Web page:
Sudan court lifts indefinite ban on El Tayar newspaper
El Tayar daily newspaper has been allowed to resume publishing by Sudan's highest court after more than four months of suspension by the security service.
The National Intelligence and Security Service (NISS) banned El Tayar from publishing on 15 December last year, for an indefinite period and for reasons still unknown. The newspaper challenged the decision in the country's Constitutional Court, which ordered that the ban on the daily be lifted last Sunday.
Editor-in-chief Osman Mirghani informed Radio Dabanga about the court ruling on Monday. “I consider the court's decision to return El Tayar a big victory in the name of justice in Sudan, and a bright spot for the Sudanese judiciary.
“We will resume publishing in the coming days as we have the court's order,” Mirghani said on the eve of World Press Freedom Day, pointing out that the editing desk is preparing to restart its activities after the long silence.
Journalist Khaled Fathi welcomed the lifting of the suspension. “The return of the daily comes against the backdrop of extremely complicated circumstances for media in Sudan,” he told Radio Dabanga.
Fathi referred to the pressure of the security service on newspapers and the censorship the press and activists face in Sudan. “Some journalists have separated from newspapers because of this.”
El Tayar has been suspended for short periods by the security apparatus before, for example in May 2015 over reports that it had published in articles about child abuse.
The NISS gave no reasons for the suspension on 15 December, but editor-in-chief Mirghani presumed at the time that his editorials sharply criticised the Finance Minister’s proposal to lift subsidies on basic commodities in 2016.
A week later, Mirghani and El Sayha editor-in-chief Ahmed Yousef El Tai were detained by NISS agents and questioned about critical articles. Both were released on personal bail.
A concerned UN Expert on Sudan's human rights situation raised El Tayar's case with Sudanese authorities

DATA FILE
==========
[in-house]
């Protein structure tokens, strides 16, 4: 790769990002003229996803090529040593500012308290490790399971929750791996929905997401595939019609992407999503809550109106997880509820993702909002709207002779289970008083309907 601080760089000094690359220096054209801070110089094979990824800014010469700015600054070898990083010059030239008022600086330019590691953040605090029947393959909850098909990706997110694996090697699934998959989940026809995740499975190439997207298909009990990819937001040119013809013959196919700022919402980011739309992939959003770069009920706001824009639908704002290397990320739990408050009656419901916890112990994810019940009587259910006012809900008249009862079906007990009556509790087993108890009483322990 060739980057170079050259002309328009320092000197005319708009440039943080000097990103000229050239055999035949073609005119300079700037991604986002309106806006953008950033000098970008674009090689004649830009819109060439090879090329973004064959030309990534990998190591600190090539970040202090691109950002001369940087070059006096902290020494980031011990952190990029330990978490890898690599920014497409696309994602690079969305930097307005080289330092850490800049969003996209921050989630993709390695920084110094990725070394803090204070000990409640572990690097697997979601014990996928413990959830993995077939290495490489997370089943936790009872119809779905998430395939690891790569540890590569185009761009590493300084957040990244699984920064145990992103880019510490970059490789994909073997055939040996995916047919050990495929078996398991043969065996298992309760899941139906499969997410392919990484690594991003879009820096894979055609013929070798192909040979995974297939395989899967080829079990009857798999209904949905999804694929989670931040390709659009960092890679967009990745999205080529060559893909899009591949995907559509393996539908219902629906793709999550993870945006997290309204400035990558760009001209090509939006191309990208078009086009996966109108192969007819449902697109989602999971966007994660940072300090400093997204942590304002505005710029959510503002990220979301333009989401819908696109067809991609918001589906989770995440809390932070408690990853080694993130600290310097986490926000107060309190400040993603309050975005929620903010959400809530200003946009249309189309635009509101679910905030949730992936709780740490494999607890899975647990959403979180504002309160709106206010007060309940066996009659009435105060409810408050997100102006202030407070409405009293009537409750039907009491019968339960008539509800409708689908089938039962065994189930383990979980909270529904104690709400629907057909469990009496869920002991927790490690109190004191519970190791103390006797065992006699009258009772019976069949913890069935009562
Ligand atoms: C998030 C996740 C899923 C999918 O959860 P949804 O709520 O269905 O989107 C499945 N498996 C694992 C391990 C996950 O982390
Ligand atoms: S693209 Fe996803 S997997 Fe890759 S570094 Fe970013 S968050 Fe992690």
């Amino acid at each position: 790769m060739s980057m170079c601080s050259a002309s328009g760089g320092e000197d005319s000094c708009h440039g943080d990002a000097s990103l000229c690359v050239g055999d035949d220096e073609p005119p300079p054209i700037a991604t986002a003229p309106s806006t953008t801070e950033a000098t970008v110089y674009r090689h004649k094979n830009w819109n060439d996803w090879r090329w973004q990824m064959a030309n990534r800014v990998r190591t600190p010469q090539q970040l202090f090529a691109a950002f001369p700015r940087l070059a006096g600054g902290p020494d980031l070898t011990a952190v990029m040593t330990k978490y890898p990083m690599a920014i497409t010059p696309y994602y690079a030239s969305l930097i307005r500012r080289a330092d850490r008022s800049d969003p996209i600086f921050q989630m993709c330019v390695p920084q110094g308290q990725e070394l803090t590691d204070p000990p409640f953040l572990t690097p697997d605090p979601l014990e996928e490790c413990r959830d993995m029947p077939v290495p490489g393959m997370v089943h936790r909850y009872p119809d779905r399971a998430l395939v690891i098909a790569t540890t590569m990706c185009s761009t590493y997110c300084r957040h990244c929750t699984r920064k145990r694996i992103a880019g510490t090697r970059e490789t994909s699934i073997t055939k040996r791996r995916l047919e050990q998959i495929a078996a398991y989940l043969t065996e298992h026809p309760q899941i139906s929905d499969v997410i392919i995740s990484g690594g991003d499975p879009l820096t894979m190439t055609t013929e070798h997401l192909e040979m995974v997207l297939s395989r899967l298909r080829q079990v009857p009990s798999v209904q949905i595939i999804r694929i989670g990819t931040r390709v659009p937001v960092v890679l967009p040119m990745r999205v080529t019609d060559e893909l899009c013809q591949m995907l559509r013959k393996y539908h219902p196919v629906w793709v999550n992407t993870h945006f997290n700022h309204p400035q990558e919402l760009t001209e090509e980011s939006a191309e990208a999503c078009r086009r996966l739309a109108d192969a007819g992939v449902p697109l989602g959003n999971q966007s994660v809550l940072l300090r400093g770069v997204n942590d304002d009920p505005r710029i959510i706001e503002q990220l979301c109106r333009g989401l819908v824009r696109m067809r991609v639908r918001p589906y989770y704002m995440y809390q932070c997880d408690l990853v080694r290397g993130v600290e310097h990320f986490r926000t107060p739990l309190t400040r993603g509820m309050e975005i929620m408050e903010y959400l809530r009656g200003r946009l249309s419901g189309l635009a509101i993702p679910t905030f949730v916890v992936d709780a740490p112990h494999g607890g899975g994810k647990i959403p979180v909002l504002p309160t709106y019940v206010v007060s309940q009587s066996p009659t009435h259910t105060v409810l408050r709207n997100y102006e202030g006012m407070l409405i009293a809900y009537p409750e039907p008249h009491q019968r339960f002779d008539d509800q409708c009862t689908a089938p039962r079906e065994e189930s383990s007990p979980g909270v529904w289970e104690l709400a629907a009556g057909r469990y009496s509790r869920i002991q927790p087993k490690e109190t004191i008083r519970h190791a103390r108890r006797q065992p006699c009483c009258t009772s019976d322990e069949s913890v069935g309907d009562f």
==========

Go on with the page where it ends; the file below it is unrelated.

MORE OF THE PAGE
Fed-up with the publication ban, the journalists of El Tayar went on a hunger strike at their office in Khartoum on 1 March. For three days they found the support of Sudanese journalists, activists, and doctors who volunteered to conduct medical check-ups among the strikers.
El Tayar's journalists lifted their strike after the journalists' union mediated between them and the authorities, and the latter promised to start legal procedures for their case.
Last week, the UN Independent Expert on the Situation of Human Rights in the Sudan, Aristide Nononsi expressed his concern about the press freedom situation, saying he raised the case of El Tayar with the Sudanese authorities during his visit to Sudan.
He advocated for the guarantee of “an independent judicial review” of the decision to suspend the daily, “along with provision of adequate compensation”. Following the court's decision, El Tayar does not expect to receive compensation for its suspension.
Editor-in-chief Osman Mirghani during the hunger strike against the suspension of El Tayar on 1 March 2016 (AFP)
The freedom of publication and expression are stipulated by a number of Sudanese laws and the 2005 Interim Constitution. The NISS, however, is allowed to confiscate entire print-runs of newspapers to avoid certain topics from being reported on.
Media houses are known to suffer from exhausting financial losses caused by the confiscations of print-runs, as they still have to pay their staff and the printing presses. This year print-runs of El Sayha, Akhir Lahza, and El Ayam were seized at the printing presses this year, after crossing 'red lines' drawn by the NISS: off-limit topics that media is not allowed to report on.
Recently, the security service has instructed the newspapers not to publish or cover news about the recent student demonstrations in Khartoum, or news regarding the murder of a student from El Ahlia University on the pretext that the case is pending investigation.
Last year, 52 print runs of Sudanese newspapers were confiscated from the start of 2015 up until the end of May according to the International Press Institute. The largest confiscation happened on 16 February when a record 14 newspapers were seized in one day, and on 25 May, when 10 print runs were confiscated, including pro-government papers.
The number of violations against journalists and press freedom increases, the Sudanese Journalists Network (SJN) reported this year. Its quarterly report marked 23 violations, including 10 by the security apparatus. Human rights charity SUDO UK received six reports of detentions of journalists and press freedom violations from January-March 2016.
“The National Intelligence and Security Service (NISS) hounds journalists and censors the print media, above all by closing down newspapers, such as the daily El Tayar in December 2015,” the Press Freedom Index of RSF read, “Or by confiscating entire newspaper issues as they come off the press.”
The 2016 World Press Freedom Index reflects the intensity of the attacks on journalistic freedom and independence by governments, ideologies and private-sector interests during the past year. Sudan ranks 174th out of 180.
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